Photocycle of the LOV-STAS Protein from the Pathogen Listeria monocytogenes.
Article first published online: 19 NOV 2012
© 2012 Wiley Periodicals, Inc. Photochemistry and Photobiology © 2012 The American Society of Photobiology
Photochemistry and Photobiology
Volume 89, Issue 2, pages 361–369, March/April 2013
How to Cite
Chan, R. H., Lewis, J. W. and Bogomolni, R. A. (2013), Photocycle of the LOV-STAS Protein from the Pathogen Listeria monocytogenes. Photochemistry and Photobiology, 89: 361–369. doi: 10.1111/php.12004
- Issue published online: 1 MAR 2013
- Article first published online: 19 NOV 2012
- Accepted manuscript online: 1 OCT 2012 10:48AM EST
- Manuscript Accepted: 21 SEP 2012
- Manuscript Received: 5 JUN 2012
- NSF. Grant Number: MCB-0843662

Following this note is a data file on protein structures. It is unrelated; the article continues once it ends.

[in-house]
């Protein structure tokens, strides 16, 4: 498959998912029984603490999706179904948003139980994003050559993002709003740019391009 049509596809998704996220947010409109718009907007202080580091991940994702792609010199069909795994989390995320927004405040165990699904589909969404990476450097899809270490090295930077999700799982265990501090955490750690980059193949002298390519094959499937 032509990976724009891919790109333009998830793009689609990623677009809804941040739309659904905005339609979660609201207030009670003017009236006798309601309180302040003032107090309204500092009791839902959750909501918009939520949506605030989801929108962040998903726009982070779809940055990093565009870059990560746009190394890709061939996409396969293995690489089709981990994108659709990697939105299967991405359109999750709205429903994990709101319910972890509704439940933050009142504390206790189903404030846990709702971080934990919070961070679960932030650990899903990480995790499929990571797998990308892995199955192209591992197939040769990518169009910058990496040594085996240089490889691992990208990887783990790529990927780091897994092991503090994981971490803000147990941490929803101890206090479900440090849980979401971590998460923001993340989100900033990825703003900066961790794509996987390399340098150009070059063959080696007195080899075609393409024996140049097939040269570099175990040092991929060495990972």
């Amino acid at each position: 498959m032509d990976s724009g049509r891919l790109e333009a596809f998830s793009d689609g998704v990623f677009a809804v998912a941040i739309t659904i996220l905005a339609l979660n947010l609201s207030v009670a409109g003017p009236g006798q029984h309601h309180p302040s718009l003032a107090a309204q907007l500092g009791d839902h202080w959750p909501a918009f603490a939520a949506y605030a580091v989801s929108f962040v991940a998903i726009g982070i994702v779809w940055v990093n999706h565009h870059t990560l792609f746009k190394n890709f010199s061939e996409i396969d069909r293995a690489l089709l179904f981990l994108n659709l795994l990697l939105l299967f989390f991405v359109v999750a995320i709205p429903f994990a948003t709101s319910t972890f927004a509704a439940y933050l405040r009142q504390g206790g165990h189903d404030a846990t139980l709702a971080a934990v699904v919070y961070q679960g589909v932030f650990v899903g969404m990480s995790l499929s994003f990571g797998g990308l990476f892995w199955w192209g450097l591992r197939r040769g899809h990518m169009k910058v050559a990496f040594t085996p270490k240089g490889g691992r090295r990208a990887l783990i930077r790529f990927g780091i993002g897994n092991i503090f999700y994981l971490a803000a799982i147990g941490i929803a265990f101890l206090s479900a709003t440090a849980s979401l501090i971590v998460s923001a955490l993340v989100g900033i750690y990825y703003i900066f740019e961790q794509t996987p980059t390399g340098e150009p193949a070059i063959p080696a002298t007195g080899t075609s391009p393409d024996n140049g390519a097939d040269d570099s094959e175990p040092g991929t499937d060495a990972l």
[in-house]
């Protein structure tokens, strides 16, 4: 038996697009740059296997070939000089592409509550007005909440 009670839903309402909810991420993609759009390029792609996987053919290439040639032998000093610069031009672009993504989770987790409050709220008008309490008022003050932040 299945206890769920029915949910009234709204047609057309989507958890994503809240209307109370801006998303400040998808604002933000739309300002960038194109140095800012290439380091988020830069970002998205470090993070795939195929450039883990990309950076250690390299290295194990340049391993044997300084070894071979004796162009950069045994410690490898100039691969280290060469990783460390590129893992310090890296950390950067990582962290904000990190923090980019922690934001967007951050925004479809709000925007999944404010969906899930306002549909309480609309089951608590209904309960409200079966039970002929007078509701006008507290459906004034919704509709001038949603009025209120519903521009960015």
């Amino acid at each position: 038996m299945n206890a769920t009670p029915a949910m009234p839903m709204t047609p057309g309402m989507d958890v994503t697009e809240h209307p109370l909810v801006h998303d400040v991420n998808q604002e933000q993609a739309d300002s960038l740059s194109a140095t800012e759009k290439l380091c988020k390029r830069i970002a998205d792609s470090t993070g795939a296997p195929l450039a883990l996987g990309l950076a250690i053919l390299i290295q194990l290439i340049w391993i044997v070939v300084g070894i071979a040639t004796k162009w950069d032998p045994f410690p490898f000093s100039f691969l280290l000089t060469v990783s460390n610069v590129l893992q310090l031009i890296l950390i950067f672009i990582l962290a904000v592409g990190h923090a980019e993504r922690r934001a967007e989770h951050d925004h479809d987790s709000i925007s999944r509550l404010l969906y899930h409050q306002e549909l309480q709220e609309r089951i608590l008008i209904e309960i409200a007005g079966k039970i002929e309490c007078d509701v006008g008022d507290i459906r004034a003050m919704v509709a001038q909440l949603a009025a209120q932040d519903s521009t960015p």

Listeria monocytogenes, a food-borne bacterial pathogen causing significant human mortality, propagates by expressing genes in response to environmental signals, such as temperature and pH. Listeria gene (lmo0799) encodes a protein homologous to the Bacillus subtilis YtvA, which has a flavin-light, oxygen or voltage (LOV) domain and a Sulfate Transporters Anti-Sigma factor antagonist (STAS) output domain that regulates transcription-initiation factor Sigma B in the bacterial stress response upon exposure to light. This could be significant for the pathogenesis of listeriosis because Sigma B has been linked to virulence of Listeria, and the Listeria Lmo0799 protein has recently been identified as a virulence factor activated by blue light. We have cloned, expressed heterologously in Escherichia coli and purified the full-length LM-LOV-STAS protein. Although it exhibits photochemical activity similar to that of YtvA, LM-LOV-STAS lacks an almost universally conserved arginine in the flavin-binding site, as well as another positively charged residue, a lysine in YtvA. The absence of these positive charges was found to destabilize retention of the flavin mononucleotide (FMN) chromophore in the LM-LOV-STAS protein, particularly at higher temperatures. The unusual sequence of the LM-LOV-STAS protein alters both spectral features and activation/deactivation kinetics, potentially expanding the sensory capacity of this LOV domain, e.g. to detect light plus cold.